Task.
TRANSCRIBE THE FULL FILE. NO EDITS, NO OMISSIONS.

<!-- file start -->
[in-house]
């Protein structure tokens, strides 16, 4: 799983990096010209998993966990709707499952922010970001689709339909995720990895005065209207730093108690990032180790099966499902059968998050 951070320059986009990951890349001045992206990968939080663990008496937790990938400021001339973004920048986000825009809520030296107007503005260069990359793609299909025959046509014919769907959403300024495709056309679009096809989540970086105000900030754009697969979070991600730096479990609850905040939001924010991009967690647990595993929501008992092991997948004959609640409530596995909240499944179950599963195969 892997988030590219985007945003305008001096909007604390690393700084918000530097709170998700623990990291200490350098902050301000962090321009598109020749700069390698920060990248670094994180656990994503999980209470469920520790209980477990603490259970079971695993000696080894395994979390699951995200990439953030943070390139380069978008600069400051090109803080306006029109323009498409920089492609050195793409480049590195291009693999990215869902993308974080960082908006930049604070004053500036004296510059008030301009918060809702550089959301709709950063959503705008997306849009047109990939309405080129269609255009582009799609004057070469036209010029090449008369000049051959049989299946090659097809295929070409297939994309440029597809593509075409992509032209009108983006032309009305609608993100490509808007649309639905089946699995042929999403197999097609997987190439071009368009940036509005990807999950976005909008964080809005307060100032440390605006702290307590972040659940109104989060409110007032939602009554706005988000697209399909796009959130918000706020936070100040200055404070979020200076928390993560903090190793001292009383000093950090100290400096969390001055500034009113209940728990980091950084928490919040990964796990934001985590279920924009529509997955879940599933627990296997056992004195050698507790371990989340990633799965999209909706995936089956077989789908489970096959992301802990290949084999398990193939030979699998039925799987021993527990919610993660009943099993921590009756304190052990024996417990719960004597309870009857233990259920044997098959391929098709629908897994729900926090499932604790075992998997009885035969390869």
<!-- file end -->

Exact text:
[in-house]
């Protein structure tokens, strides 16, 4: 799983990096010209998993966990709707499952922010970001689709339909995720990895005065209207730093108690990032180790099966499902059968998050 951070320059986009990951890349001045992206990968939080663990008496937790990938400021001339973004920048986000825009809520030296107007503005260069990359793609299909025959046509014919769907959403300024495709056309679009096809989540970086105000900030754009697969979070991600730096479990609850905040939001924010991009967690647990595993929501008992092991997948004959609640409530596995909240499944179950599963195969 892997988030590219985007945003305008001096909007604390690393700084918000530097709170998700623990990291200490350098902050301000962090321009598109020749700069390698920060990248670094994180656990994503999980209470469920520790209980477990603490259970079971695993000696080894395994979390699951995200990439953030943070390139380069978008600069400051090109803080306006029109323009498409920089492609050195793409480049590195291009693999990215869902993308974080960082908006930049604070004053500036004296510059008030301009918060809702550089959301709709950063959503705008997306849009047109990939309405080129269609255009582009799609004057070469036209010029090449008369000049051959049989299946090659097809295929070409297939994309440029597809593509075409992509032209009108983006032309009305609608993100490509808007649309639905089946699995042929999403197999097609997987190439071009368009940036509005990807999950976005909008964080809005307060100032440390605006702290307590972040659940109104989060409110007032939602009554706005988000697209399909796009959130918000706020936070100040200055404070979020200076928390993560903090190793001292009383000093950090100290400096969390001055500034009113209940728990980091950084928490919040990964796990934001985590279920924009529509997955879940599933627990296997056992004195050698507790371990989340990633799965999209909706995936089956077989789908489970096959992301802990290949084999398990193939030979699998039925799987021993527990919610993660009943099993921590009756304190052990024996417990719960004597309870009857233990259920044997098959391929098709629908897994729900926090499932604790075992998997009885035969390869």